Thank you, Mr President, for hosting me today, and for your very warm welcome to Nairobi. I’m delighted to be paying my first visit to Kenya — and indeed the first by a British Prime Minister in 30 years.
Kenya holds a special place in the hearts of the British people and our countries share, as you have said, a long history that has left us deeply connected to one another.
Indeed, it was here that our monarch learned she would become Queen. But the relationship we hold is about much more than those deep historical ties.
And we have agreed to build on the strong foundations of our relationship as we step up our cooperation to secure the prosperity and security that our people need and deserve. We discussed today how the UK can work with you as you take forward your Big 4 agenda to transform Kenya – aligning our expertise, our investment and our aid behind that vision.
The UK is already the largest foreign investor in Kenya and I have set out this week our ambition to be the G7’s number one investor in Africa by 2022.
So as Britain prepares to leave the European Union we are committed to a smooth transition that ensures continuity in our trading relationship with Kenya, ensuring Kenya retains its duty-free, quota-free access to the UK market.
Mr President, yours is a country of huge opportunity, in a continent of dynamic young people who have the potential to play a transformative role in driving Africa’s growth. The UK is no longer just training our own military in Kenya, but training with Kenyans to promote stability in East Africa and beyond and to build the continent’s capacity to deliver its own security.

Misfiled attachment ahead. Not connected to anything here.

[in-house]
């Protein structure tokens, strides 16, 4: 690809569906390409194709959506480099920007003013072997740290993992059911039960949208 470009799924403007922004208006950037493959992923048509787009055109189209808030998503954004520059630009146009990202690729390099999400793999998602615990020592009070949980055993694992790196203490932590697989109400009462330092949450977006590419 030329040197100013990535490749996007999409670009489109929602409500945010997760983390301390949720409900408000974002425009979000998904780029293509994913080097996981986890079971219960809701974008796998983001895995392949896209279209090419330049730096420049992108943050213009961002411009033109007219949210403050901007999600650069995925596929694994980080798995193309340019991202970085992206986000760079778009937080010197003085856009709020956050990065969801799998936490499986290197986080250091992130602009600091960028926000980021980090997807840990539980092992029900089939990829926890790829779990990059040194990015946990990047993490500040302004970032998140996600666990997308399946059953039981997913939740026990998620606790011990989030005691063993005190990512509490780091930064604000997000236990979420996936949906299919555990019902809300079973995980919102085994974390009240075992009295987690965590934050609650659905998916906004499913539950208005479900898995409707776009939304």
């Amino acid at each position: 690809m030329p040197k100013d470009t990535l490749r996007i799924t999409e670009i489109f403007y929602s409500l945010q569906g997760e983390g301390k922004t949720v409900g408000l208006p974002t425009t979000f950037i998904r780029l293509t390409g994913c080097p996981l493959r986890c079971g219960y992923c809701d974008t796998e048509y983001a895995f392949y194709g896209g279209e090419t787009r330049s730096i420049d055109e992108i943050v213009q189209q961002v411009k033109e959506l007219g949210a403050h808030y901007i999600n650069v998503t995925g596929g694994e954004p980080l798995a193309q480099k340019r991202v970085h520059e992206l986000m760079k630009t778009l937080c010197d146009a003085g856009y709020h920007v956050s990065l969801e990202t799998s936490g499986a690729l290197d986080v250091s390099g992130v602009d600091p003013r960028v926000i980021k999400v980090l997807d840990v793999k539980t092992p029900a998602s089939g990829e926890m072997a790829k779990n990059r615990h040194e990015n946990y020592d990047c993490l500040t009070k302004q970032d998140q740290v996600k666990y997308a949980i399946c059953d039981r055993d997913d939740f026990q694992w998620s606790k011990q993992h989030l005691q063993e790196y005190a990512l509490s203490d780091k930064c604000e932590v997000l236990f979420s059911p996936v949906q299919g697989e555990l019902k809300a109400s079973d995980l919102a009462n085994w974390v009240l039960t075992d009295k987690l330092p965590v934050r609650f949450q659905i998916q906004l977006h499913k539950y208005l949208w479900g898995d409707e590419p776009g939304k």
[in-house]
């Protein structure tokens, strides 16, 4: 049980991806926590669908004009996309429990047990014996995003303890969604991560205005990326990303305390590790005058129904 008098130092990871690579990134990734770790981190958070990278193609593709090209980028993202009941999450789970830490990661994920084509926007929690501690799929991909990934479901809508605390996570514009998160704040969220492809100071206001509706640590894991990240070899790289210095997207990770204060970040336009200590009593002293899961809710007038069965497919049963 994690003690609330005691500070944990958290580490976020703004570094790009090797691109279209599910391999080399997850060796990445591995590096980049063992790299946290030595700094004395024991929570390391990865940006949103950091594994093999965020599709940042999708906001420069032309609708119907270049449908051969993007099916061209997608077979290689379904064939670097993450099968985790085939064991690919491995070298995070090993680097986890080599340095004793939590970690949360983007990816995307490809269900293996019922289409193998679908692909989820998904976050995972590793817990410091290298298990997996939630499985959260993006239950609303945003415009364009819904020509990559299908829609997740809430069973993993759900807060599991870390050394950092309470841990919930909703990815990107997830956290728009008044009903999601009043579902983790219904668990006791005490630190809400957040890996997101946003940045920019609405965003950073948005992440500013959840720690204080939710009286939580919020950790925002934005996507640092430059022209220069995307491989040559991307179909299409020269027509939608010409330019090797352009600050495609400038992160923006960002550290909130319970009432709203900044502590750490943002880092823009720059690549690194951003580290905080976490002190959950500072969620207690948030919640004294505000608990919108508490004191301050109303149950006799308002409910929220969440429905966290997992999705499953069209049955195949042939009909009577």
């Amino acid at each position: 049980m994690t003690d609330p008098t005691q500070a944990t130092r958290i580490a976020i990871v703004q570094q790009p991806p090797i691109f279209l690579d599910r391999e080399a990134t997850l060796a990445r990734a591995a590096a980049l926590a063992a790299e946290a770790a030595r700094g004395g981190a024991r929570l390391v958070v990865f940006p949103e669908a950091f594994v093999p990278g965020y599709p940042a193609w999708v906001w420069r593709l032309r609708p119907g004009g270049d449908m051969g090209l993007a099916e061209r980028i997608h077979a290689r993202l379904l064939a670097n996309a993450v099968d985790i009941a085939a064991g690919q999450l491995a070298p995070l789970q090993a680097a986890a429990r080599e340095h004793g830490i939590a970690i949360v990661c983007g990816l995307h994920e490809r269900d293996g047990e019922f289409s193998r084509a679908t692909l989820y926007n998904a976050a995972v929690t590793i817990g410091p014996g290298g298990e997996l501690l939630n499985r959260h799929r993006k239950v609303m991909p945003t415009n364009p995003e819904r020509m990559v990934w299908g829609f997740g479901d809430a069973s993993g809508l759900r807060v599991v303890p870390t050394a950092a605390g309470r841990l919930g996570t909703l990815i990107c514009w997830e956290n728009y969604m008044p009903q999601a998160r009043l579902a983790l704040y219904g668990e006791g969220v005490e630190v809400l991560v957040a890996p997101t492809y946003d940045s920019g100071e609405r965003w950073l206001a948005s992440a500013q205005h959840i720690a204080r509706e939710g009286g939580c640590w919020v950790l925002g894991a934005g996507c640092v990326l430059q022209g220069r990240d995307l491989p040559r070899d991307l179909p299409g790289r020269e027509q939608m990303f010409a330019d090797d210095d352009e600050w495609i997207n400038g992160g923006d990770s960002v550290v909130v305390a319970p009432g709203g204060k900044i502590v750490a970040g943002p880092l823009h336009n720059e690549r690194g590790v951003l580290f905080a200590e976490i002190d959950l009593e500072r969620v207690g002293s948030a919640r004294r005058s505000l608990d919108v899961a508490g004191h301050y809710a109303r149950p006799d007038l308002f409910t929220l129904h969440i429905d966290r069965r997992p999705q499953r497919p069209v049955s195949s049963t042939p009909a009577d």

Later today I will see our militaries training together in the techniques to identify and destroy improvised explosive devices. The UK continues to support the commitment of the brave Kenyan soldiers fighting in Somalia against al Shabaab. And I will announce a new package of funding to support the African Union mission in Somalia.
Mr President, I was glad to hear you call for a transition from peacekeepers to stronger Somali security forces. This is what the UK wants too, and as we work towards this we are leading international efforts to ensure AMISOM has the funding it needs to support its vital battle against terror.
We also spoke about the pernicious effects of corruption in Kenya. And I welcome the commitment you have made to drive this vice from your country, and we stand with you in this fight.
And today, as you’ve said, we signed an agreement to ensure that any proceeds of corruption in Kenya that end up in the UK will be given back to the Kenyan people.
I also welcome, Mr President, your commitment to political reconciliation in this country. The UK stands ready to support an inclusive Building Bridges process as you work to further strengthen your democracy and your institutions.
I want to ensure that the UK’s relationship with Kenya and with Africa is more and more about private investment making the most of commercial opportunities together.
The UK and Kenya are two strong, diverse countries. We are partners in the Commonwealth, and global hubs – open to the world.
Mr President, I will leave Nairobi excited by the huge opportunities of Kenya and look forward to working with you in the years ahead for the benefit of both our countries. – Abridged version of Prime Minister Theresa May’s speech in Nairobi yesterday.